Michael Tilbury, Aggravated Damages, Current Legal Problems, Published: 14 September 2018.

Peter Westen, ‘Poor Wesley Hohfeld’

John Wesley Hohfeld has lost one audience and gained another in the century since he published his seminal Fundamental Legal Conceptions in 1919. Hohfeld originally conceived of his work as an aide to lawyers and law students. And law faculties initially embraced him enthusiastically. Over time, however, law faculties have lost interest in Hohfeld, and moral philosophers have taken their place, such that it is difficult to read widely nowadays in moral theory regarding war and self defense without coming across supportive references to Hohfeld. Unfortunately moral theorists too often invoke Hohfeld for propositions that he explicitly disavowed. Using Uwe Steinhoff and others as a foil, I discuss several of the most common errors that commentators make about Hohfeld.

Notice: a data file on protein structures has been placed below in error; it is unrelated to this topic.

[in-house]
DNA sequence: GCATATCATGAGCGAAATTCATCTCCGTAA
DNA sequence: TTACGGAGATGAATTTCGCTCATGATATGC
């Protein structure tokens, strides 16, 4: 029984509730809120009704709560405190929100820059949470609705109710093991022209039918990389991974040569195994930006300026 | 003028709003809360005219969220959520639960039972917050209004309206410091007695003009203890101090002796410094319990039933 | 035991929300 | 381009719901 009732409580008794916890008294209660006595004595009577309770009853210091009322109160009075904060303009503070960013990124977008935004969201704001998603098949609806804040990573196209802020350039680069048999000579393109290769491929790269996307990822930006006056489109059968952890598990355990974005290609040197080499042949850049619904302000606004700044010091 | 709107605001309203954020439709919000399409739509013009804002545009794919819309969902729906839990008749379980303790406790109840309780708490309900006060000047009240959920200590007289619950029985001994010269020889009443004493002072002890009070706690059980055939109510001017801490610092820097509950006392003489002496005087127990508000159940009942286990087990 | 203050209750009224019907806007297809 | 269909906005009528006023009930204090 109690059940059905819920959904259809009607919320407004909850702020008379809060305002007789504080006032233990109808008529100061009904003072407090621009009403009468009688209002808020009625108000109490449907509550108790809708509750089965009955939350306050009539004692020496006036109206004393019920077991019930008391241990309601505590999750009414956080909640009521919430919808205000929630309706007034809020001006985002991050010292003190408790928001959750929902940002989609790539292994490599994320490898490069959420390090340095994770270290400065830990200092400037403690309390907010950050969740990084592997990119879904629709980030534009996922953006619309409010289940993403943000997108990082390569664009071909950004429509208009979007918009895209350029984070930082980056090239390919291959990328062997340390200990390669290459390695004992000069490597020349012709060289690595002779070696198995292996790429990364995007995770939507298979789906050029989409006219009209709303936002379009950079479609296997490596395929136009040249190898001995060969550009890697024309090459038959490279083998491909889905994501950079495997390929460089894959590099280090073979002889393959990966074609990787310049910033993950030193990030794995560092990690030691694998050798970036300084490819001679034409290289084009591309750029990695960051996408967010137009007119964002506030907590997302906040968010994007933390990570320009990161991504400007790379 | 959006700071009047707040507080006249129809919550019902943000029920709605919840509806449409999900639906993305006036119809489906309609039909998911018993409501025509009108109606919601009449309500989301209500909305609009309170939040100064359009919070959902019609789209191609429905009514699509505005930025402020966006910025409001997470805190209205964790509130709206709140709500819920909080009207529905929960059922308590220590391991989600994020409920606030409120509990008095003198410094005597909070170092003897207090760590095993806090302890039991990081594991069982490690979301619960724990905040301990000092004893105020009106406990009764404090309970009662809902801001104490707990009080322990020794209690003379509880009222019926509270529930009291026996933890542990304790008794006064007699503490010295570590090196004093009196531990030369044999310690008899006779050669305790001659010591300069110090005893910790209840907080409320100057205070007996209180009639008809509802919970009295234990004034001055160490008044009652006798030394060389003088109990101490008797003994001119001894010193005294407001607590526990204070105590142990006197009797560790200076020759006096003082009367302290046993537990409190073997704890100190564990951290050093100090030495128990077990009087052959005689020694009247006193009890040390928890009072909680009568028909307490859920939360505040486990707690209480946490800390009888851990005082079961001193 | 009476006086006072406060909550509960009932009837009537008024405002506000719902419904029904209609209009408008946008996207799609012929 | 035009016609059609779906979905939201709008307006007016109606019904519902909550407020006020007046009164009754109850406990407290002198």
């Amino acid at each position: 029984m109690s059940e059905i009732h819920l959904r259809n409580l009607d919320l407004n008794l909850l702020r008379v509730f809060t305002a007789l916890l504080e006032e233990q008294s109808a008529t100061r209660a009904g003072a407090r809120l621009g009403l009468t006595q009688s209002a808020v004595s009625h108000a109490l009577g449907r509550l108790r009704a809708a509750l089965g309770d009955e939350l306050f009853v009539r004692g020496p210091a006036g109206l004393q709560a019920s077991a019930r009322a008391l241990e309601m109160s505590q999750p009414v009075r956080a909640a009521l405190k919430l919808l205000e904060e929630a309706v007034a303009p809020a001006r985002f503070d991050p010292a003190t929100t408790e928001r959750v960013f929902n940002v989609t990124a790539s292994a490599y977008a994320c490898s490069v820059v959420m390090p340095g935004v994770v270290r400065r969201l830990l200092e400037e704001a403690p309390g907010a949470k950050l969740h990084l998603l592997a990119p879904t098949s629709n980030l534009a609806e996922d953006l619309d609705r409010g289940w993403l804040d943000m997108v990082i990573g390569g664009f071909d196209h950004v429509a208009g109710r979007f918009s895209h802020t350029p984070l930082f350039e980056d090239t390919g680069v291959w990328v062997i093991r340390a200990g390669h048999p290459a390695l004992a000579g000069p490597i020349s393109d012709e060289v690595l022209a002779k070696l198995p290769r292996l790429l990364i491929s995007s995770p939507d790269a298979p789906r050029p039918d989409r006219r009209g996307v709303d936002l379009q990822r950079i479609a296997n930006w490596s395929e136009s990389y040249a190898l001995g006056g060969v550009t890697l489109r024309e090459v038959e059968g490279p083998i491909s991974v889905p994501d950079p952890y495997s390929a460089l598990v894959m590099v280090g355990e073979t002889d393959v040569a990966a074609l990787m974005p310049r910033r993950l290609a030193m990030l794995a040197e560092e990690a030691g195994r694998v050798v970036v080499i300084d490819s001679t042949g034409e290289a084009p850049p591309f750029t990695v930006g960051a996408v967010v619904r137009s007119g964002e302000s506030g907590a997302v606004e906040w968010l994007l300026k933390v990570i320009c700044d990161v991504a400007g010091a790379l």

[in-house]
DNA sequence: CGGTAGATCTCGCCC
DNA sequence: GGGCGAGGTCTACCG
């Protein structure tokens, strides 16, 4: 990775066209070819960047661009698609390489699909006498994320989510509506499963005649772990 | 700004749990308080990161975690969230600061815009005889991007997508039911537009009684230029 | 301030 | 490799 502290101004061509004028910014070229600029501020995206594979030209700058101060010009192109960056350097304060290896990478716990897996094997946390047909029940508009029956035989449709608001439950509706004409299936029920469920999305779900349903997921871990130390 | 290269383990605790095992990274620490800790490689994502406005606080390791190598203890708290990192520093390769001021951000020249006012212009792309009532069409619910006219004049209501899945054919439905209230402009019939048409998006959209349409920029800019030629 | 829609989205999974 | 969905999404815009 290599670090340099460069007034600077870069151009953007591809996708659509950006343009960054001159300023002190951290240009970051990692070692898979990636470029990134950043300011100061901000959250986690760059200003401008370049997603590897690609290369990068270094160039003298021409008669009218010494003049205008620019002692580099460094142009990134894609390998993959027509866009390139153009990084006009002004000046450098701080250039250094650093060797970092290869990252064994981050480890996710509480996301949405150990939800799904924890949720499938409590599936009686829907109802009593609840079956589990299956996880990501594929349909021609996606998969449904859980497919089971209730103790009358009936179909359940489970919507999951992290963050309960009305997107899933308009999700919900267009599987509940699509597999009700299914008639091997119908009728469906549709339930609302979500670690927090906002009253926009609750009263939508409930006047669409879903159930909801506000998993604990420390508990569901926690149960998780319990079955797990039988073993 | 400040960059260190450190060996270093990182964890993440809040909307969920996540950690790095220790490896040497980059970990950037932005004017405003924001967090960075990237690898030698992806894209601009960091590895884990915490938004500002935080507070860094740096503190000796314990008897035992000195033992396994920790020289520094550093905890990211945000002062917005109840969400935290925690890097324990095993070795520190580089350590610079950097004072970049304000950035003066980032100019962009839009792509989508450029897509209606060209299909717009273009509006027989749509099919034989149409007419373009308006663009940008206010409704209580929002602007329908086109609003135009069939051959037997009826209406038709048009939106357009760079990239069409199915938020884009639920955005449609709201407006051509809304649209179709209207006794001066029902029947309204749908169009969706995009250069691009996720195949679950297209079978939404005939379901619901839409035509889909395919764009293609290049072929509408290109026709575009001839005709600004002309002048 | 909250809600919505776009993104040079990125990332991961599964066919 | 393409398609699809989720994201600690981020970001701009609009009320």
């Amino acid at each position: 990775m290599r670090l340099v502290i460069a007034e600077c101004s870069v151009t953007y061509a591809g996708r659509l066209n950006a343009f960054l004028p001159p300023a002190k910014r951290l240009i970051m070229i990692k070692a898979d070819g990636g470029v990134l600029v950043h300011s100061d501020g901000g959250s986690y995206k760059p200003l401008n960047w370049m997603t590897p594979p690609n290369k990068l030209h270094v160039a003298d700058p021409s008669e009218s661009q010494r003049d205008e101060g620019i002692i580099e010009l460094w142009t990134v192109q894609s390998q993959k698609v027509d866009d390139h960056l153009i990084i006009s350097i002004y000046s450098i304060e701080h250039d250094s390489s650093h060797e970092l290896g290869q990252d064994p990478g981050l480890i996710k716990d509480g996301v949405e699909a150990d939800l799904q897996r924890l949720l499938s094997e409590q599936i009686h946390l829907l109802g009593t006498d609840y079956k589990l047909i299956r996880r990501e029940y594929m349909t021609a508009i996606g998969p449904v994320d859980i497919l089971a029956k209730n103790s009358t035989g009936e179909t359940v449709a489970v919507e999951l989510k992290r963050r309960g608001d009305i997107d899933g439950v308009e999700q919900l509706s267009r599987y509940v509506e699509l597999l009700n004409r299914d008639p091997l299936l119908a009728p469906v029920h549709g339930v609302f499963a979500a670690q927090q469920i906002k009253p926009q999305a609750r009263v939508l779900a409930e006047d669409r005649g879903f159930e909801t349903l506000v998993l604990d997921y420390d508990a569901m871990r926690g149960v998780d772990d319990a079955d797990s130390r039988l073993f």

Peter Westen, Poor Wesley Hohfeld, 55 San Diego Law Review 449 (2018).

Kenneth Simons, ‘Self-Defense, Necessity, and the Duty to Compensate, in Law and Morality’